Brunel and Wordsworth didn’t do SATS

After a couple of month’s break from blogging about Gove, Truss and their inexplicable madness, I have been inspired today to pick up my laptop and start speaking simple truths again – as I see them.

Life is like a very short visit to the toy shop between birth and death, said Desmond Morris.

Would anyone really take issue with the idea that children should be allowed to be just that – to be children? To discover, play, imagine, wonder, and do? There is pleasure to be had in simply watching our children interact, engage, aspire and transform. They set their own curriculum . They know what they need to learn at an instinctual level; what they unconsciously desire from the adults around them is a tweak here and there, to keep them safe, or hints at what else can be done with the resources and possibilities they have to hand. If life really is as Morris describes, surely we have a duty to permit our children an extended opportunity to savour the toys in the toy shop?

Do not confine your children to your own learning, for they are of a different time – Hebrew proverb.

I’ve made use of this phrase before in the context of writing about current DfE thinking about children’s learning, but I use it again today as it seems yet again relevant. Gove, Truss, in fact, most politicians belong to a certain collective, where ways were paved and educations paid for. It is not like this for most people . But that does not stop those of us who did not experience this kind of schooling succeeding in life. My eminent friend Sue Cowley writes of the Clever Cult and their power over all, while knowing all the time that this isn’t a club we should be encouraging our children to enter. We should not confuse membership of this cult with having been in receipt of a decent education – as Mick Waters as pointed out. A true education is a much larger thing than school attendance. Just because our own educations, however long ago they were, or wherever they were conducted, led one man to achieve something that leads him to feel he has succeeded, does not mean that we have reached the end of what there is to learn about how every child could be schooled, or that we know all there is to know about learning.

This is, in essence, what the Cambridge Primary Review  told us; that there was more for us to know about how children progress, more we could to aid them. But the recommendations of this deeply important research (that our children should play for longer and go to school later) were rejected on the basis that they weren’t what parents wanted. ‘Nonsense’ – says this parent (and quite a few others). Does a lioness say ‘Hey, kids, stop playing rough and tumble with each other, that’s not on today’s lesson plan – you’re supposed to be chasing gazelles’? No, she doesn’t. She sees the wisdom in letting them rough and tumble and helps them extend their game. She allows them to follow their own lines of enquiry, and facilitates their journey to adulthood.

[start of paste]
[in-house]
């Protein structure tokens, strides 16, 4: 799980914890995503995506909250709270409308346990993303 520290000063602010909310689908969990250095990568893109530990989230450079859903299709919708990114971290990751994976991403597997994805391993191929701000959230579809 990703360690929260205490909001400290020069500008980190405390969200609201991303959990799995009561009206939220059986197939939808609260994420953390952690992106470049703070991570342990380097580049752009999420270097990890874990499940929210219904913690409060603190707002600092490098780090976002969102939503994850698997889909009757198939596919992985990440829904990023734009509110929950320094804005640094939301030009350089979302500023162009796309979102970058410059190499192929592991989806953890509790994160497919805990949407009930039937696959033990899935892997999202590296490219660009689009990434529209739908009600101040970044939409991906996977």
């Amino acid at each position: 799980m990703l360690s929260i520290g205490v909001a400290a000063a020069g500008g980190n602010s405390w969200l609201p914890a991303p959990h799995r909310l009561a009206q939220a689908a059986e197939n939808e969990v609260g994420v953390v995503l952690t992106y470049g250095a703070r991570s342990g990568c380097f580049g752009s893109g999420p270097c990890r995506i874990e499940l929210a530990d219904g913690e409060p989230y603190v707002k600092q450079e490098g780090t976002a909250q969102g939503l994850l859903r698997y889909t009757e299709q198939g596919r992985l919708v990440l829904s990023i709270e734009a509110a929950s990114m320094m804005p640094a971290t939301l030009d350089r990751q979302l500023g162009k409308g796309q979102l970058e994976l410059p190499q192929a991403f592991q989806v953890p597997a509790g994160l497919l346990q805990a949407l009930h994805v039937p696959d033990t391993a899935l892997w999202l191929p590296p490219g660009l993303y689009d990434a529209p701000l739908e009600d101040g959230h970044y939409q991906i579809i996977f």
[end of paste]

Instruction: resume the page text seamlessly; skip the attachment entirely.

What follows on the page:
Every action has an equal and opposite reaction

I am no physicist but I understand the physical and metaphorical significance of this well-known phrase. If one man, with an extreme and, some might say, particularly narrow view of what a child’s education should consist of, gains an opportunity to wield power in dictatorial fashion, it is only to be expected that other members of society will attempt to pull on the other end of the rope. As far as I can see, the people on the other end of this rope are intelligent, well-informed, enquiring and compassionate. I’m throwing my lot in with them. If I read Cleanslate, Julie Cigman, 3DEye, the aforementioned Sue Cowley, Ray WilcocksonJune O’Sullivan, and Richard House to name but a few, and their words make sense to me, I am going to join in their calls for change. My molecules are poised to work in opposition to the molecules that spin around the insides of the DfE.

We need a system that aims to prepare pupils to solve hard problems in calculus or be a poet or engineer — a system freed from the grip of those who bleat bogus pop-psychology about ‘self image’, which is an excuse for not teaching poor children how to add up – DfE Spokesperson, September 2013

Brunel and Wordsworth didn’t take a SATs test when the were seven, or even five. Tim Berners-Lee did just fine without needing to decode nonsense phonemes when he was six. Ted Hughes, as an August baby, probably had a gentle introduction to school following the Easter holidays. Julia Donaldson has produced an inspiring body or work , without the necessity of doing mountains of homework while in primary school. James Dyson probably did half days for a while. TS Eliot managed to accomplish quite a lot without compulsory schooling at a younger age than any of his European counterparts.

I think I’ve made my point.

You are not required to complete the work, but nor are you allowed to abstain from it – (another) Hebrew Proverb.

If you’ve read this and you feel equal parts outrage and dogged determination, I have achieved my simple aim. Before you switch your laptop off, go to this page and sign the petition, share it via your social media platforms (use the hashtag #TooMuchTooSoon) and then consider whether you can attend this day of action. I’ll see you there.


3 thoughts on “Brunel and Wordsworth didn’t do SATS

  1. Pingback: the blog next door

  2. Pingback: Deciding to Flexi-school; Home-ed Tuesdays, September 2013

  3. Pingback: Lete Kids Be Kids 19.11.13

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